By Cord Prettyman, MPT


On Wednesday, May 6, 1998, my first Fit & Healthy column was published in the Pikes Peak Courier newspaper in Teller County, Colorado. In it, I laid out the importance of fitness and a healthy lifestyle as it pertains to quality of life and longevity. Slowly, over the years, those first words morphed into the guiding principles as to how I try to live my life. It also became the foundation of my training techniques and lifestyle counseling for hundreds of clients over the years. I find those principles as pertinent today – here in Bigfork – as they were 23-years ago.

At the end of the 20th century and beginning of the 21st, the health and fitness industry was fraught with confusing messages. Billions of dollars were being pumped into health and fitness research that consistently yielded conflicting information. The good thing was – if you didn’t like the latest research – just wait five minutes and a contradicting study would be published.

The CDC, who had been telling us that being overweight was harmful, changed their minds and informed us that being slightly overweight actually had a lower death risk than being skinny and that, by the way, there were only 28,000 people a year dying from obesity, not the 400,000 they had told us. As the new millennium loamed, we were being told that carbohydrates were good, then bad; caffeine was harmful, no helpful; and alcohol was a death sentence, then a moderate amount became “heart healthy.” Further complicating the choice of “Who do you trust?” was the 12 Food Pyramids that existed.

It was in this vacuum I decided to develop my own guide to a healthy lifestyle that I facetiously called, “Cord’s 4-Layer Cake – Moderation, Body, Mind and Spirit.” The first layer and foundation of a healthy lifestyle is Moderation. It was the Greeks in the 9th century B.C. who established the importance of moderation. America’s society has become the antithesis of moderation. Our food portions are too large, our cars oversized, we work more hours and play less than any other industrialized nation in the world and we sit too much and move too little. The average American has lost balance in his and her life. You can partake of most reasonable things without negative health consequences, as long as you do so in moderation and that includes exercise.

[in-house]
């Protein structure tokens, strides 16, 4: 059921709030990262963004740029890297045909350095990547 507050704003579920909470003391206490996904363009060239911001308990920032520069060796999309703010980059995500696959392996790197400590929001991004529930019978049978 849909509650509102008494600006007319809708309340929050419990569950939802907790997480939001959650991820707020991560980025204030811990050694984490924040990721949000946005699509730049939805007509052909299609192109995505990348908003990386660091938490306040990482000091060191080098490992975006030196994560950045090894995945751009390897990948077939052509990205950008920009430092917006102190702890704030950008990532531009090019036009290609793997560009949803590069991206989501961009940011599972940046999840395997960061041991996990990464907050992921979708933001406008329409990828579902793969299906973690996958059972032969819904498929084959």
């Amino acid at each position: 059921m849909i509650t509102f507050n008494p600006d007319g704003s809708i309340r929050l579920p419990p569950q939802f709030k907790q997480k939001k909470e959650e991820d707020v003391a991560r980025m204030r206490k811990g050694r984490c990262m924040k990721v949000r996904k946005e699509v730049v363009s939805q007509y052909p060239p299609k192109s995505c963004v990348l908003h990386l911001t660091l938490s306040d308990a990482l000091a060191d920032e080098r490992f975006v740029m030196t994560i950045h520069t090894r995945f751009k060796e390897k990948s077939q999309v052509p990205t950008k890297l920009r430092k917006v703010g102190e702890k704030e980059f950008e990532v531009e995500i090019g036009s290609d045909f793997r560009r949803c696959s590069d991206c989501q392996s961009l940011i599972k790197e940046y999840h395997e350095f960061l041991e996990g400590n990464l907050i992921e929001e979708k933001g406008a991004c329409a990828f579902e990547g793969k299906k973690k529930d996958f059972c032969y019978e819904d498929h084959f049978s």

The next layer of the Cake is Body. I place this before mind and spirit because over the years I’ve seen many clients achieve a healthier mind and connect with their spirituality through exercise. The message here is to move. You don’t need to belong to a gym (although joining the Montana Athletic Club is never a bad idea) or own exercise equipment to be fit. Hike, ski, swim, kayak, mountain bike, clean the house, garden, wash the car, take the stairs, park at the far end of the Harvest Market parking lot but – whatever you do – move!

The third layer is Mind. One’s body and mind are intimately interconnected with negative emotions and thoughts having a major impact on one’s health. To achieve a healthy mind, identify your strengths and weaknesses and accept them. Make time for family and friends, manage stress and learn to be at peace with yourself. And don’t forget to exercise your mind. Read, seek out new hobbies, learn to play an instrument, put together puzzles and keep your mind active.

Spirit is the final layer of Cord’s Cake. Whether you find your spirituality in organized religion, during a hike on the Bigfork Nature Trail, at the town’s Festival of Arts, at a Riverbend Concert or fly fishing on the Swan River, do not ignore the importance to your overall health of nurturing your spiritual self. Nothing else makes you so uniquely human.

Finally, every cake must have Icing. Those little pleasures in life like a glass of good wine, a delicious tenderloin steak, a few pieces of chocolate or whatever your little heart desires – in moderation. The purpose of life is not to arrive at death’s doorstep in a well-preserved unused body. Nor is it to go sliding into your grave with a martini in one hand, a box of chocolate in the other screaming, “Yahoo, what a ride.”

Cord Prettyman is an IDEA Master Personal Trainer with 32-years of personal training experience, who works at the Montana Athletic Club in Bigfork, Montana. He can be reached at the club at 406-837-2582 or directly at 719-761-8592. Email: Website: